U.S. Press Freedom Tracker

Student journalist arrested while covering Stanford protest

Incident Details

Date of Incident
June 5, 2024

Arrest/Criminal Charge

Detention Date
Unnecessary use of force?
REUTERS/Carlos Barria

Protesters gather at a pro-Palestinian encampment at Stanford University in April 2024. When police arrested students occupying an office on the California campus on June 5, a student journalist for The Stanford Daily was detained and charged as well.

— REUTERS/Carlos Barria
June 5, 2024

Dilan Gohill, a student journalist for The Stanford Daily, was arrested while reporting on a protest at the university’s campus in Stanford, California, on June 5, 2024.

The Daily reported that a group of students barricaded themselves into a building housing the president’s office at around 5:30 a.m., while more protesters gathered outside. The students demanded the school divest from weapons manufacturers, disclose endowment investments and drop disciplinary and criminal charges against pro-Palestinian students at Stanford.

Officers from the Stanford Department of Public Safety and Santa Clara County Sheriff’s Office entered the building at approximately 7:20 a.m., according to the Daily, and arrested at least a dozen protesters. The Daily reported that one of its reporters — later identified as Gohill — was among those detained, despite identifying himself as a journalist and showing law enforcement his press credential.

Gohill was transported to the Santa Clara County Jail alongside the protesters, where he was held for approximately 15 hours before being released on $20,000 bail, the Daily reported. He faces a felony burglary charge, according to the Los Angeles Times.

Stanford President Richard Saller and Provost Jenny Martinez, whose office was also in the occupied building, issued a statement that day saying they were appalled and saddened by the protest, and that in addition to pursuing the criminal charges, all arrested students would be suspended and seniors would be barred from graduating.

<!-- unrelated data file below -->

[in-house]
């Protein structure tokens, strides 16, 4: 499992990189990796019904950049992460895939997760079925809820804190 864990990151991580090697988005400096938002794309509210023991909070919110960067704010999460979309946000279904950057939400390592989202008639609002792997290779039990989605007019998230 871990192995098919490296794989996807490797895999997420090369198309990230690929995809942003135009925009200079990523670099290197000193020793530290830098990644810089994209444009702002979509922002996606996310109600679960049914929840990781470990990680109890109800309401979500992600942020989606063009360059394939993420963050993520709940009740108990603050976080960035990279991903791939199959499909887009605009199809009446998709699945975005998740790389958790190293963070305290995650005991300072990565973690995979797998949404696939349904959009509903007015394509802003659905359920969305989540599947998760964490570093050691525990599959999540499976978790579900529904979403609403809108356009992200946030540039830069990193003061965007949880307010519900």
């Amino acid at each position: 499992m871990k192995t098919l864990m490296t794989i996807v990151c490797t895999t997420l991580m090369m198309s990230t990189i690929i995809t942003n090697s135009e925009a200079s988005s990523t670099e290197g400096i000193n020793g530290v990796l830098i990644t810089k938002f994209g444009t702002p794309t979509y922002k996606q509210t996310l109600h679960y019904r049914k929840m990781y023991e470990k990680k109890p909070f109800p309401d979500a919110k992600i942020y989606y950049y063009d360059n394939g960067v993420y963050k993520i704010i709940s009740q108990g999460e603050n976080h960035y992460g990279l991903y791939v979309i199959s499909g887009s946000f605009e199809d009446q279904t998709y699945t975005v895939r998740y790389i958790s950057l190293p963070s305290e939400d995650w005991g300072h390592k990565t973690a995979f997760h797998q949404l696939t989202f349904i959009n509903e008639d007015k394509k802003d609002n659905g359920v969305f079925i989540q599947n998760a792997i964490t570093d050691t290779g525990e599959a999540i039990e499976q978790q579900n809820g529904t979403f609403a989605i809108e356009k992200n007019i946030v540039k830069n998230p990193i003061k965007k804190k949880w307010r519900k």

In a subsequent letter to the Daily’s board of directors on June 7, Saller and Martinez claimed that the incident raised “serious questions of journalistic ethics,” and that Gohill had no First Amendment right to cover the protest.

“The First Amendment does not protect the right to break, enter and/or trespass in a locked private building, and this case did not involve a police line or rolling closure,” the letter read. “Moreover, as a matter of policy, allowing reporters a right to trespass in private buildings merely because there are newsworthy materials or events of interest inside would create a multitude of problems.”

Saller and Martinez added that while they fully support having Gohill criminally prosecuted and have referred him to Stanford’s Office of Community Standards alongside the other students arrested that day, they have lifted his interim suspension and campus ban.

In an op-ed about Gohill’s arrest, the Daily’s editors wrote, “His arrest constitutes a threat to the freedom of the press, including protection from unreasonable search and seizure, and we are disappointed in the actions of officers and the University.”

Neither Editor-in-Chief Kaushikee Nayudu nor an attorney representing the Daily responded to requests for additional information.

The U.S. Press Freedom Tracker catalogues press freedom violations in the United States. Email tips to [email protected].